In a world which can often be perceived as wallpapered and soundtracked by advertising, some still, some moving, some interactive, all pervasive, it is easy to concentrate on the pernicious corporate intent of the industry. Yet a new book from D&AD, the prestigious organisation founded in Britain half a century ago to represent and reward the creatives working in advertising and design, is hoping to remind people of the wit and style that characterised the adverts of the past, and the extraordinary technology and innovations that are shaping the industry today. To celebrate Taschen’s publication of the tome, we asked the book's editor Rod Stanley, former editor of Dazed & Confused, to nominate the campaigns that have excited and inspired him over the past fifty years.
Nova magazine (1965-75)
Art directed from its launch until 1969 by iconic photographer Harri Peccinotti, the politically radical and aesthetically beautiful Nova magazine revolutionized magazine design and forced everyone else to raise their game. As the venerable British film producer Lord David Puttnam, who selected it for his 1967 chapter, put it: “It made our ads, which we thought were wonderful, start to look a bit ordinary.”
Pirelli Calendar (1973)
The long-running Pirelli trade calendar started life back in 1964, and in what might be termed a ‘no brainer’ for success, has featured the world’s most famous models in varying degrees of undress shot by celebrated photographers ever since (except 1975–1983), from Sarah Moon and Bruce Weber to Richard Avedon and Nick Knight. The calendar featured here picked up a Yellow Pencil, with artist Allen Jones bringing glossy fetishism to the mainstream in sex-obsessed 1973.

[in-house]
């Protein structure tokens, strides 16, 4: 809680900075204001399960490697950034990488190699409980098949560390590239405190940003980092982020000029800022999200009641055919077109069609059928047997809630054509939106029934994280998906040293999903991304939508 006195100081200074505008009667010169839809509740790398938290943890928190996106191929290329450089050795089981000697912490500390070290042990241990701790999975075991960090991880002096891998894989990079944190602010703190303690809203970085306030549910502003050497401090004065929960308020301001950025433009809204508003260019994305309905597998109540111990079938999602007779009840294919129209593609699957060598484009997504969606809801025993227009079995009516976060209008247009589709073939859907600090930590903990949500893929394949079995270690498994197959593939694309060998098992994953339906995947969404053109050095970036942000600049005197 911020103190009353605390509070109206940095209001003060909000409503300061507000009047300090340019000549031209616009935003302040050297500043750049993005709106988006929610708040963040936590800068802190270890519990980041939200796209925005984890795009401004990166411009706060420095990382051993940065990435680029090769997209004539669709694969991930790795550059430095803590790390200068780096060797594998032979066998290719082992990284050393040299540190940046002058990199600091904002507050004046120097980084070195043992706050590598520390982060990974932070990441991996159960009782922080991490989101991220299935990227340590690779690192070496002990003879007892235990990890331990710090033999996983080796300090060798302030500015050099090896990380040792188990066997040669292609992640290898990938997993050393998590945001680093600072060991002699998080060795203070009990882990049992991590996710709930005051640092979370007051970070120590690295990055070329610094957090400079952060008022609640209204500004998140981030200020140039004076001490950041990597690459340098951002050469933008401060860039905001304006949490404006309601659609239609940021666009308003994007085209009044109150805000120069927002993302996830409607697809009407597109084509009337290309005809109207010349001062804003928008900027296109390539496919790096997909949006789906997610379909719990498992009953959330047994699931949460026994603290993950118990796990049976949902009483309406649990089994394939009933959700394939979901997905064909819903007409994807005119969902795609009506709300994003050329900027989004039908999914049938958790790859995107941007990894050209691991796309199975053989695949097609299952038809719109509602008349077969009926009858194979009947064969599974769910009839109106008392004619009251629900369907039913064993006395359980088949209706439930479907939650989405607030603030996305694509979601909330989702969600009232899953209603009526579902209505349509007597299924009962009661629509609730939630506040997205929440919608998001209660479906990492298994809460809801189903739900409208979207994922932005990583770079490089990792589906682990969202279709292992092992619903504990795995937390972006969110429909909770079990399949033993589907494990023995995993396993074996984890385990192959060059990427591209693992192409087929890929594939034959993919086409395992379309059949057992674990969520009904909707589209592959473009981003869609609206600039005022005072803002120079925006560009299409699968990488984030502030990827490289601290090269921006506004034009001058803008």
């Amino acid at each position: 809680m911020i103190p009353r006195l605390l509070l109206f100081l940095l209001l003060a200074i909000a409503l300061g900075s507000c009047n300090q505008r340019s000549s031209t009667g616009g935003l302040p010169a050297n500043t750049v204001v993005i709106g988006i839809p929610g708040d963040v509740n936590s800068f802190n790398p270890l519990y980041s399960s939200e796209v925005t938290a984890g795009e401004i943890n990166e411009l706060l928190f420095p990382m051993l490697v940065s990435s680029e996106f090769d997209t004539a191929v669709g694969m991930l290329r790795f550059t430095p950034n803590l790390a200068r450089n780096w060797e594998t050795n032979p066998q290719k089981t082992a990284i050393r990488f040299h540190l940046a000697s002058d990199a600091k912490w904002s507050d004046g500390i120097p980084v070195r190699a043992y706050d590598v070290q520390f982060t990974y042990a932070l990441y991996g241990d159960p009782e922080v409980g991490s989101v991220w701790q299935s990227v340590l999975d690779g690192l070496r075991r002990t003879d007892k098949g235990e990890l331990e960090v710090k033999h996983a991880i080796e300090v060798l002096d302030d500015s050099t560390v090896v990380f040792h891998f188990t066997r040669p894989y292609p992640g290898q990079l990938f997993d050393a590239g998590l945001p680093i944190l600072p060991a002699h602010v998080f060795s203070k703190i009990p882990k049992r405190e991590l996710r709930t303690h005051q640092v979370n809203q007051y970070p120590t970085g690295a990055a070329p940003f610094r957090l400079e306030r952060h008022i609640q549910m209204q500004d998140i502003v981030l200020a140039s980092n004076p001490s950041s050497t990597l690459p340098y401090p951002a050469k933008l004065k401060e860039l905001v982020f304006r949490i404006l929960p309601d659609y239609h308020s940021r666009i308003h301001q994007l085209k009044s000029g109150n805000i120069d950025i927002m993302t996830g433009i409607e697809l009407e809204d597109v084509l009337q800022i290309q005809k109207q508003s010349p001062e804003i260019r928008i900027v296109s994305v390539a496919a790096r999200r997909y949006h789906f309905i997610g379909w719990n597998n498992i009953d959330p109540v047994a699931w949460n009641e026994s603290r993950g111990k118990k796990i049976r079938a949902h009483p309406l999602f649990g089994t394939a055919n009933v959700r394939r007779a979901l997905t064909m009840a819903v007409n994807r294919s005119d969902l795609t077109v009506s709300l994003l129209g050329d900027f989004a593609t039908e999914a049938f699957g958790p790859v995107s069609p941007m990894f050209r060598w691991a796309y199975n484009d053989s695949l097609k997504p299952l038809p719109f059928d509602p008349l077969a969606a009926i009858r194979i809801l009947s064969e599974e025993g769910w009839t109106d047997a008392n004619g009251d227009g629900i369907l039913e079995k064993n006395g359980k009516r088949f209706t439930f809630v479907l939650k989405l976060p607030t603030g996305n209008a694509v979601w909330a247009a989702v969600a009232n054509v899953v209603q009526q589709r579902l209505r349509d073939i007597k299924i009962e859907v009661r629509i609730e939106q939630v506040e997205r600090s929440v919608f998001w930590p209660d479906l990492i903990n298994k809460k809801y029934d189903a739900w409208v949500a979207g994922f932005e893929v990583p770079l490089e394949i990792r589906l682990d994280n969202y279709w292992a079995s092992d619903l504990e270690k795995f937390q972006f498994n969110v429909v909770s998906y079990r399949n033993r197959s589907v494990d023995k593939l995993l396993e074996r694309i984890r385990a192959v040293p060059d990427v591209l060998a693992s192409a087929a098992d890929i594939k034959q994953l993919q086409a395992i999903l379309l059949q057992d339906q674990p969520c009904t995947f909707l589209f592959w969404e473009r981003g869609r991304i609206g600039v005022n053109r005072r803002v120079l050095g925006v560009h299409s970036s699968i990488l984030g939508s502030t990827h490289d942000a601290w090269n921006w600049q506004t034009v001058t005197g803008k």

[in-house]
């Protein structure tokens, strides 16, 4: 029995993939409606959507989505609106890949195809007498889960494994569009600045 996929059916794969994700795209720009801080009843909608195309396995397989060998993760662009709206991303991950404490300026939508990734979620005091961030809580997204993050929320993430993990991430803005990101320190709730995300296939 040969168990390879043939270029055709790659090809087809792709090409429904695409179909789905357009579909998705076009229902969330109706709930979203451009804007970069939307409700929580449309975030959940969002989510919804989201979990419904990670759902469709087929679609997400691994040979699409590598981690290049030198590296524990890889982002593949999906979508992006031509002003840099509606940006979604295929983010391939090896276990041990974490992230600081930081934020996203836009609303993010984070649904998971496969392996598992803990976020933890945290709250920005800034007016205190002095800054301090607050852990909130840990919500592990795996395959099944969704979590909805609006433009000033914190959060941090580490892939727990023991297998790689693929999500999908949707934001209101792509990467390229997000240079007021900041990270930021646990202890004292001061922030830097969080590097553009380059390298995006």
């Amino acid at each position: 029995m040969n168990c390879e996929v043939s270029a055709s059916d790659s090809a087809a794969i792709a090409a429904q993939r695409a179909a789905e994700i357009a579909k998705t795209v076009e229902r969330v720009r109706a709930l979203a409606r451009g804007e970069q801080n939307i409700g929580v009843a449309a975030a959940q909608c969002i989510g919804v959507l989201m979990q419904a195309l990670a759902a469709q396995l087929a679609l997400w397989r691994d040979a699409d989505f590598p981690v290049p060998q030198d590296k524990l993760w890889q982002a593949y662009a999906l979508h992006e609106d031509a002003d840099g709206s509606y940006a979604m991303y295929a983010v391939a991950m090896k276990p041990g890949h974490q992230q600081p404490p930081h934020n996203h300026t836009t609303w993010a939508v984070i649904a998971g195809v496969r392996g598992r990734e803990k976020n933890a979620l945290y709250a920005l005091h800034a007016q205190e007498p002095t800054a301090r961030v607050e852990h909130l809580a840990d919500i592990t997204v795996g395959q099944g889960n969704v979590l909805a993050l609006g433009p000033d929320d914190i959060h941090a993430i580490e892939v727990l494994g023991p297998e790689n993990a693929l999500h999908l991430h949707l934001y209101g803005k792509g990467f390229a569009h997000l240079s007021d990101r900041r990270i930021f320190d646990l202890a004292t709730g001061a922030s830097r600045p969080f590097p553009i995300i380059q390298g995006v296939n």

White Horse (1979)
Simple but effective idea – ‘Scotch and American’, ‘Scotch on the Rocks’, and so on… This was a smart print ad for a whisky, which ended up running for just one year because the client didn’t understand it, pulling it in favour of anonymous ‘bottle and glass’ shots, and so dooming this particular horse to the glue factory.
‘Dumb Animals’ Greenpeace anti-fur campaign (1985)
David Bailey’s gory image of a fur coat leaving a bloody trail is a brilliant example of words and image coming together to create one incredibly powerful message: “It takes up to 40 dumb animals to make a fur coat. But only one to wear it.” Bailey turned it into a famous cinema commercial the following year, which picked up a Black Pencil award.
Dog Wearing Trainers, Reebok (1990)
Because it’s a dog wearing trainers.
"Dog Wearing Trainers, Reebok – Because it’s a dog wearing trainers"
Levi’s – Age Doesn’t Improve Everything (1992)
Selected by 1992 president and award-winning copywriter Tim Delaney, this was a witty campaign by BBH for Levi’s, nodding to the notion that their jeans would just get better as they got older – not always the case with their owners.
Se7en opening credits (1996)
A thoroughly nasty two-minute journey into the mind of a psychopathic killer. Forensic close-ups of skin being cut with razor blades, eerily scratched-in graphic titles, and Nine Inch Nails’ harrowing electro-goth all set the tone for the best film to ever feature Gwyneth Paltrow’s severed head in a box. Perfect.
Guess ‘Cheat’ commercial (1996)
1996 seems to have been a good year for design. Also picked in that year is this film noir-influenced slice of one-minute cinematic brilliance, with Harry Dean Stanton as the ice-cool private investigator, and the smoking-hot sex appeal of Juliette Lewis and former porn queen Traci Lords. Rrrrr.
“The Wilderness Downtown” (2011)
Video director Chris Milk and digital visionary Aaron Koblin’s interactive film collaboration for Arcade Fire was a powerful and poignant exploration of the individualising possibilities of modern technology.
D&AD 50 is out now, published by Taschen.